By MARY HOOD HART
For 15 years, my family and I were parishioners at Our Lady Star of the Sea in North Myrtle Beach. Over that time, we developed wonderful friendships in our parish and through the Diocese of Charleston’s Cursillo movement. A move to North Carolina brought us to the Diocese of Raleigh, but we hold dear our memories of the time we spent in your wonderful diocese.
Therefore, it was a homecoming for me on Saturday, Jan. 26, when I participated in the Coastal Catholic Conference in Myrtle Beach. Not only did I encounter many old friends, I was blessed to meet Catholics from parishes all over South Carolina.
At the conference, I was asked to facilitate workshops on evangelizing the family, but before my sessions, I was able to attend the keynote address by Jesuit Father J-Glenn Murray.
In his keynote, Father Murray set the tone for a day full of inspiration, spiritual nourishment, and enlightenment. I’d been told what a wonderful preacher Father Murray is, and his keynote didn’t disappoint. In his dynamic address, interlaced with humor and song, he challenged and inspired us to immerse ourselves in the Word of God and accept our baptismal call to be evangelists.
As is always the case when I lead a workshop or retreat, I became the beneficiary of many graces. I was greatly encouraged and inspired by the people who attended my presentations on evangelizing the family. What a privilege to be in the midst of so many Catholics so passionate about their faith.
In my vocation as a columnist, I evangelize through telling stories. I tell stories about my family, sharing the good times, the crazy times, and the hard times, and in those stories, I hope to illuminate the way God’s abundant grace is present in the ordinary events of our daily lives. Sometimes I tell stories about the challenges families are presented living in a culture that too often rejects the sacred and glorifies the profane.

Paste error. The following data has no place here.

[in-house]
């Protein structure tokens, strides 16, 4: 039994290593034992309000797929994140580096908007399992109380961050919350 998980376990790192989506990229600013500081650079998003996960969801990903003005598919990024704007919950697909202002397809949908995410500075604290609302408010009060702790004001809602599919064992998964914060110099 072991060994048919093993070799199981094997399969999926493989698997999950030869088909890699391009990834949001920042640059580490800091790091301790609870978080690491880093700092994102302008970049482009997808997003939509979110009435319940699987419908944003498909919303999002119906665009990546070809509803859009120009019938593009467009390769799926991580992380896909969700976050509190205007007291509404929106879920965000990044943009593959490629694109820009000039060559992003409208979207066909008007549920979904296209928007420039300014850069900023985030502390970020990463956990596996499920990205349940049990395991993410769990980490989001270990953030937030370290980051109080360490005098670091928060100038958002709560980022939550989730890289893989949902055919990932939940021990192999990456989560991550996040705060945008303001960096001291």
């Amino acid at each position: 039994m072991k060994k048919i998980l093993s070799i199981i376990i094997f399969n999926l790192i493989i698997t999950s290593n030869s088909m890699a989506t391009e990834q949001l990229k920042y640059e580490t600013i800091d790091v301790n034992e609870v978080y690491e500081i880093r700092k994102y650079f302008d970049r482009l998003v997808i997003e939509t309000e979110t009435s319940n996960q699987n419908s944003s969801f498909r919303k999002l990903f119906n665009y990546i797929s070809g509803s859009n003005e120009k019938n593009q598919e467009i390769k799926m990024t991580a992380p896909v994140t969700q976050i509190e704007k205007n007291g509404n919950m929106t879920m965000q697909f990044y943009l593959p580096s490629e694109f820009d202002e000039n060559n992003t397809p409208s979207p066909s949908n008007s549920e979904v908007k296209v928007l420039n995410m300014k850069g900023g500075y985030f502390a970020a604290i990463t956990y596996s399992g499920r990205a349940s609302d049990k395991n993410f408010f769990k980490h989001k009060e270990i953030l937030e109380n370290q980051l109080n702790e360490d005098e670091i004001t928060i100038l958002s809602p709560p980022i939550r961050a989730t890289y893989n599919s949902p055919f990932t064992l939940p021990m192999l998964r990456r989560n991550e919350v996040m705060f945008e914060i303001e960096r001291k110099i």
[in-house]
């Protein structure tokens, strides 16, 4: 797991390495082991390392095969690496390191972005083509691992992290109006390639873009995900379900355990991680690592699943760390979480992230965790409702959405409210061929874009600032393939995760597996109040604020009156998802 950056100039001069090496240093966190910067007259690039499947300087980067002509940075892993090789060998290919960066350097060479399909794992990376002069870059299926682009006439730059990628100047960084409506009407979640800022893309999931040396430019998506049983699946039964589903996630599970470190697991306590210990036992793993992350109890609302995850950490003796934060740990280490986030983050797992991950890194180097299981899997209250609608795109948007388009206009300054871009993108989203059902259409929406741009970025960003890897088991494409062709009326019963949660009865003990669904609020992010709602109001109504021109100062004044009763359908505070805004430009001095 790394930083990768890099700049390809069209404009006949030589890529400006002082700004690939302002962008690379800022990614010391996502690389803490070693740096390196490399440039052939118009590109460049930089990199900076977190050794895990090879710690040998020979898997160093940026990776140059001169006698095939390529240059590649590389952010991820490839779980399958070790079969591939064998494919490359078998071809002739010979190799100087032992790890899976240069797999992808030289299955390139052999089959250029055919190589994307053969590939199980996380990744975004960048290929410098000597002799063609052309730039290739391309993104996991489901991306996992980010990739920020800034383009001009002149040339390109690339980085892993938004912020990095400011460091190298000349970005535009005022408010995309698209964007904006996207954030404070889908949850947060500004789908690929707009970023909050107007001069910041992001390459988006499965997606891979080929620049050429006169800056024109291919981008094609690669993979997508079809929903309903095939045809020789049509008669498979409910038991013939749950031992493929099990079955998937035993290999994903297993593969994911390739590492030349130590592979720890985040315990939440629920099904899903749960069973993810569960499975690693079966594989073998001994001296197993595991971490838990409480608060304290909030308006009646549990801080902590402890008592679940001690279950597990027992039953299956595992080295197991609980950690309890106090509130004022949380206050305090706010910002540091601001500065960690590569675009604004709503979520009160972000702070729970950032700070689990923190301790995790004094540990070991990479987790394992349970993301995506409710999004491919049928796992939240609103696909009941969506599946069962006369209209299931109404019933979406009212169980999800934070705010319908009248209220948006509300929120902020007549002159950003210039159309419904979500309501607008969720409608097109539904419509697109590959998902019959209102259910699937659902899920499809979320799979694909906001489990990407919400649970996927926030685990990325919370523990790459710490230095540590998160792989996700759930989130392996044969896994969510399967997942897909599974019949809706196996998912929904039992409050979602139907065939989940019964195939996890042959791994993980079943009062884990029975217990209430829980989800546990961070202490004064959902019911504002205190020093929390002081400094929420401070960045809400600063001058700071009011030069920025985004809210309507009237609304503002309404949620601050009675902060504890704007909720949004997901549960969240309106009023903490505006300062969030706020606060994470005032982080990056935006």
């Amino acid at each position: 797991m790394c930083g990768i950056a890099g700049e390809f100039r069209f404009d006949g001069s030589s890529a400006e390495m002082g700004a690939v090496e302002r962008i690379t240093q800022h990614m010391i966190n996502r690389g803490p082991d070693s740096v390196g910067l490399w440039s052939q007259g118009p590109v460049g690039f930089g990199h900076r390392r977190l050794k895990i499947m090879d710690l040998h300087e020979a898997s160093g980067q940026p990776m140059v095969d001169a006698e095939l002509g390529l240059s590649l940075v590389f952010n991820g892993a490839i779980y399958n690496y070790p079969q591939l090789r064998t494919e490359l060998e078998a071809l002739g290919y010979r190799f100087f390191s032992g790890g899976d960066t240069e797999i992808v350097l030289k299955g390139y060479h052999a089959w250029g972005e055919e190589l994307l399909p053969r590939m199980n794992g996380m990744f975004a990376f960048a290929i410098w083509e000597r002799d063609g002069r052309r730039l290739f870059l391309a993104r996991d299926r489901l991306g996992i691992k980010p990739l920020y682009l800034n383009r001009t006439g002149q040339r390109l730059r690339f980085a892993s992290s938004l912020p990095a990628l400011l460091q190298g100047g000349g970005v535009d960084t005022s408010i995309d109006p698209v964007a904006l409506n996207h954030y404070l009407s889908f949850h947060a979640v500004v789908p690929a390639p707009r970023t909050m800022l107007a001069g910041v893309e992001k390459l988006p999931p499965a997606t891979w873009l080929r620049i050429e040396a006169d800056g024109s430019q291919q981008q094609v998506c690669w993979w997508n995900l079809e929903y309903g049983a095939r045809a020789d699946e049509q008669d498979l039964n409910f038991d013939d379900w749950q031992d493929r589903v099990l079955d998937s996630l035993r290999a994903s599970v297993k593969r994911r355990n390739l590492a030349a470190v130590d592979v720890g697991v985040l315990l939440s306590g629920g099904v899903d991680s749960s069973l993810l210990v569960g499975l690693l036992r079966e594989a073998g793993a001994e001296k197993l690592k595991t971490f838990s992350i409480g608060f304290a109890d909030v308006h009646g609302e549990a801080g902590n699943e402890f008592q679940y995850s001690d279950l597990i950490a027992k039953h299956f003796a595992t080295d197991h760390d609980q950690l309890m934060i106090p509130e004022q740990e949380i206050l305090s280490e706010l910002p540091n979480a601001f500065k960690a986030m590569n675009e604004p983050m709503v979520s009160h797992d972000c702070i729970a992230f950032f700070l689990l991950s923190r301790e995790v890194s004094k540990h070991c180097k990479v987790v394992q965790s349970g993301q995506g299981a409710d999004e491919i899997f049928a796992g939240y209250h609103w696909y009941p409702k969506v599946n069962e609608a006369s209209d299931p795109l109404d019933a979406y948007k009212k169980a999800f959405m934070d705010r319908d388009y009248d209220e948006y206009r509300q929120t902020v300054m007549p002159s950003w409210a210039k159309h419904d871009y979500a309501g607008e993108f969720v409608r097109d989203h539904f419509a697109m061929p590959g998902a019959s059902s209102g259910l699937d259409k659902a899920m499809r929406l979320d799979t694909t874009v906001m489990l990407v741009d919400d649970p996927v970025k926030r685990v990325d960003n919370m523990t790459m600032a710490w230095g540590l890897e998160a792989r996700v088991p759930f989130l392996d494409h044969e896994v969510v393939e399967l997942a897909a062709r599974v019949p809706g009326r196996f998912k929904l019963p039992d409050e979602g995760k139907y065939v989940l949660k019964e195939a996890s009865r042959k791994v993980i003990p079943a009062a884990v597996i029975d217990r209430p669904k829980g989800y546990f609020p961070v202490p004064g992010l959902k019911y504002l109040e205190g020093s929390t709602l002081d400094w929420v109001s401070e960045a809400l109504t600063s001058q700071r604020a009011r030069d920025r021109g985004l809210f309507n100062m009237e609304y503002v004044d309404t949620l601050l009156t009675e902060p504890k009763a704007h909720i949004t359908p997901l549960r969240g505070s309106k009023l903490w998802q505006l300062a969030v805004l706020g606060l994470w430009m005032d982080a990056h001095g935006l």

But my vocation is not unique. We are all storytellers. Each family has its own stories, each culture has its own stories, and our church family has many shared stories. Of course, Jesus taught and continues to teach through stories.
So, by telling and listening to our stories, we become instruments of evangelization. My presentations offered participants a chance to hear some of my stories and share some of their own. I was heartened to learn, through the sharing of this group, that Catholics are taking very seriously their call to evangelize. Whether it be within their own families, or among their co-workers, friends, and acquaintances, these Catholics are intent upon sharing the healing love of Jesus Christ with everyone they encounter.
In the sessions, we talked about brokenness. We live in a broken world, and we are all broken people. When we recognize our brokenness and permit ourselves to grieve over the suffering caused by the sinfulness in our world, in our families, and in our hearts, that grief leads us to reconciliation and a renewed spirit of generosity. It is within a framework of reconciliation and generosity that we lead people to Christ.
After the sessions were completed, our spiritual nourishment came in the celebration of the Eucharist, when hundreds of Catholics of all ages, colors, and backgrounds gathered at the table of the Lord. In unity with the Holy Father, our bishops and priests, we were nourished by the Word and by his body and blood so that, as disciples, we could go forth to love and serve the people of God.
Mary Hood Hart lives in Sunset Beach, N.C., with her husband, Jim, and four children.